The recently released Shelter report called Shut Out: The barriers low-income households face in private renting, gives some sobering facts about the current crisis in UK housing, and why it’s urgent that the UK increases the supply of housing to stop people falling between the cracks of social policy.
The Shelter report focuses on the problem that people on low, or no incomes, face when they are forced to rent in the private sector. The Shelter data shows that in 83% of England, tenants face difficulties in meeting their rent payments due to rising rents, and a cap on Local Housing Allowance (LHA). LHA is the payment that councils provide to bridge the gap between the cost of the rent and the amount the tenant can afford to pay.
Shelter makes the case that if the cap is left in place then by the end of the cap period in 2020 almost one million households will be required to move, as the LHA payment will no longer be enough to help them meet their monthly rental costs. Shelter suggests that the cap should be removed, a position that is shared by the Local Government Association, the Joseph Rowntree Foundation and the Chartered Institute of Housing.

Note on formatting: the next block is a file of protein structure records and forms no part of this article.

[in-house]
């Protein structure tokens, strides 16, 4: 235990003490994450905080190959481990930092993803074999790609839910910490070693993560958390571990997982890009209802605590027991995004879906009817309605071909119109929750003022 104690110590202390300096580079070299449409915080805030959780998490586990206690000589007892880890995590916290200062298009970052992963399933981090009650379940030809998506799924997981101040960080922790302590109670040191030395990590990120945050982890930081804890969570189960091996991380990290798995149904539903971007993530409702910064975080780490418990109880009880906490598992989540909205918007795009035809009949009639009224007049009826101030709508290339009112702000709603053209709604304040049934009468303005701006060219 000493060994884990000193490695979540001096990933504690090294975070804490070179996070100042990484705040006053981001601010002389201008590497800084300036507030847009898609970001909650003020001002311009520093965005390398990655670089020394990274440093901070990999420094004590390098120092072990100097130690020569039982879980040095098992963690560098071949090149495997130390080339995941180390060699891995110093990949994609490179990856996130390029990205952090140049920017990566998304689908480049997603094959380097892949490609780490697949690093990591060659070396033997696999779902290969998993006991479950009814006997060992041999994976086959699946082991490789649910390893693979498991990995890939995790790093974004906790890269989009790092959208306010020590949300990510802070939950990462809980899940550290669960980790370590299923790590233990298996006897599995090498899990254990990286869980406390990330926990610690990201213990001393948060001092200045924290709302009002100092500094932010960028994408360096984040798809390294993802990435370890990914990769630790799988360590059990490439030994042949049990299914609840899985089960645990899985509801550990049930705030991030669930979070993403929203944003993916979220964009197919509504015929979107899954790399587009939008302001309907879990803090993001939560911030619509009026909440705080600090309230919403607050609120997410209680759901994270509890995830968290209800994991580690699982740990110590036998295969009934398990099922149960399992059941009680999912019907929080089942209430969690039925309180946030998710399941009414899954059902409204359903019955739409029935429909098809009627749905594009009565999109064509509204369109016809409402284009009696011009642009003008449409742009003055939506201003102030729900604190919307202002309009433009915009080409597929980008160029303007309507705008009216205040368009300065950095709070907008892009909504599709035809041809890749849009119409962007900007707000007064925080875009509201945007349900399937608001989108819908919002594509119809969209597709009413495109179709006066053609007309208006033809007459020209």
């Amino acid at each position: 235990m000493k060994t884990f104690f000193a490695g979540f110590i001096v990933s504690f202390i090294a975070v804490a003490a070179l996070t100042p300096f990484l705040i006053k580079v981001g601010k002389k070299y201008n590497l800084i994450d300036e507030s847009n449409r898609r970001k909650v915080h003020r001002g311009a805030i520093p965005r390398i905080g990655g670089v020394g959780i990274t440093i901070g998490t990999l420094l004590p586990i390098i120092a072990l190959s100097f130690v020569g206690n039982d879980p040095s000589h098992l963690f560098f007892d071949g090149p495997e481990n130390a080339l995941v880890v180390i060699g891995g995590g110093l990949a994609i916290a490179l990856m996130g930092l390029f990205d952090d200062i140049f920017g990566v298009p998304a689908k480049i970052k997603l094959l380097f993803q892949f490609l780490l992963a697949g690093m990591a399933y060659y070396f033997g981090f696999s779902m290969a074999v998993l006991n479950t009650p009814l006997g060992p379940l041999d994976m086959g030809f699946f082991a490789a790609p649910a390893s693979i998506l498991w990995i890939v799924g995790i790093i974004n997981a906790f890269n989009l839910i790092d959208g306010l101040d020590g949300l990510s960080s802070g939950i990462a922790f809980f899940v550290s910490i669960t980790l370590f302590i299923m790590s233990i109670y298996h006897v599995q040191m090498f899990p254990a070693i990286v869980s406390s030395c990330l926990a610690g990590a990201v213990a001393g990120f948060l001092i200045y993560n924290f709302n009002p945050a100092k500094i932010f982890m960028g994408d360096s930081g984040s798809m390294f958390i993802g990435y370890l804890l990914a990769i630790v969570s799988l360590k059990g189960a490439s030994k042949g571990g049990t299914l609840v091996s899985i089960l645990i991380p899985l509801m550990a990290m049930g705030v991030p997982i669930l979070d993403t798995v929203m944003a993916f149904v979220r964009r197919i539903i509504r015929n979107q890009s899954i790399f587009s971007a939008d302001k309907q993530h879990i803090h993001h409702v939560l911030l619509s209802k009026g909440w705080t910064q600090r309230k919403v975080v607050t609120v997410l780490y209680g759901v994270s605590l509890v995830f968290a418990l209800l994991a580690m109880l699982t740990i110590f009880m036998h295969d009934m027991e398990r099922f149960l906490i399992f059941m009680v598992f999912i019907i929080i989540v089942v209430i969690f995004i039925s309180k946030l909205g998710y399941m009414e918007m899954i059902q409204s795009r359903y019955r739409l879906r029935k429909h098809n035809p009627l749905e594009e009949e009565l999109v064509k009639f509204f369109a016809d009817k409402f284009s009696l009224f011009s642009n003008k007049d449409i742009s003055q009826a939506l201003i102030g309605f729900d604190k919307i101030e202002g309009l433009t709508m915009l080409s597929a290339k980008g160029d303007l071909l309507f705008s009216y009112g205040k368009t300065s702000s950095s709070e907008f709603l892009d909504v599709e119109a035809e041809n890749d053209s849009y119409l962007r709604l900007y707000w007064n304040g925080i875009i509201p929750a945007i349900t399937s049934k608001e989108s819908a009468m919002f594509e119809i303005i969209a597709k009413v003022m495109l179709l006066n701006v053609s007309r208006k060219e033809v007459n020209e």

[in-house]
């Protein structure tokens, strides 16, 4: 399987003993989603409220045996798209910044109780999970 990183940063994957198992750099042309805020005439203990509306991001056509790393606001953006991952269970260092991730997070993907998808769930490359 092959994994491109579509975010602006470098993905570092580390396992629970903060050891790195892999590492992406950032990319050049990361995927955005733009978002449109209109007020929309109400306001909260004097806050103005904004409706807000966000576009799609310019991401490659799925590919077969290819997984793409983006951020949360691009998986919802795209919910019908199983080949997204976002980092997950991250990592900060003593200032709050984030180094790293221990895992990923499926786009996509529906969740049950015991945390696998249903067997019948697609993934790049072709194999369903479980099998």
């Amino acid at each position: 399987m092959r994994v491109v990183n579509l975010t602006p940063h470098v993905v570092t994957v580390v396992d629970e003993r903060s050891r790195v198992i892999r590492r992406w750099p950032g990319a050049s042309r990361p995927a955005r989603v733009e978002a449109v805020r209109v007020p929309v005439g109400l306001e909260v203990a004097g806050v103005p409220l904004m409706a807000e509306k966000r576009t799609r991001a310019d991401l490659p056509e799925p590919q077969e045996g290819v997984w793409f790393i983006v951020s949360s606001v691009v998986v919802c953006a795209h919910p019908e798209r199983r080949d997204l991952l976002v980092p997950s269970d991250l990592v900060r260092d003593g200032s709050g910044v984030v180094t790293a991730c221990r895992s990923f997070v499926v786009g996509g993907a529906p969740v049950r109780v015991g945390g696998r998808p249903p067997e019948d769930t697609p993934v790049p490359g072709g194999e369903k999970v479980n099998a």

The problem with this is that the freeze on benefit payments, and the Conservatives pledge to ensure that out of work households would not be better off financially by claiming benefits than those who work for a living, has been seen to be popular, especially amongst the lowest paid section of the working population.
The Shelter report also raises some other issues which undoubtedly feature strongly in the reason so many people face the threat of homelessness. The fact that only 40% of households receiving LHA are in work when the UK has seen 10 years of rising employment levels, suggests that more needs to be done to address the skills shortage among many of those who receive the LHA.
The answer not only to the problem of increasing instability in the private rental market, but also the problem of young adults getting on to the housing ladder, can only be solved by building the homes people need in the areas where they can access quality jobs. Hopefully the Shelter report will help to further the realisation that the only way to beat the housing crisis is to build our way out of it.
This article was written by Alan Gibbs, Account Executive at MPC in Reading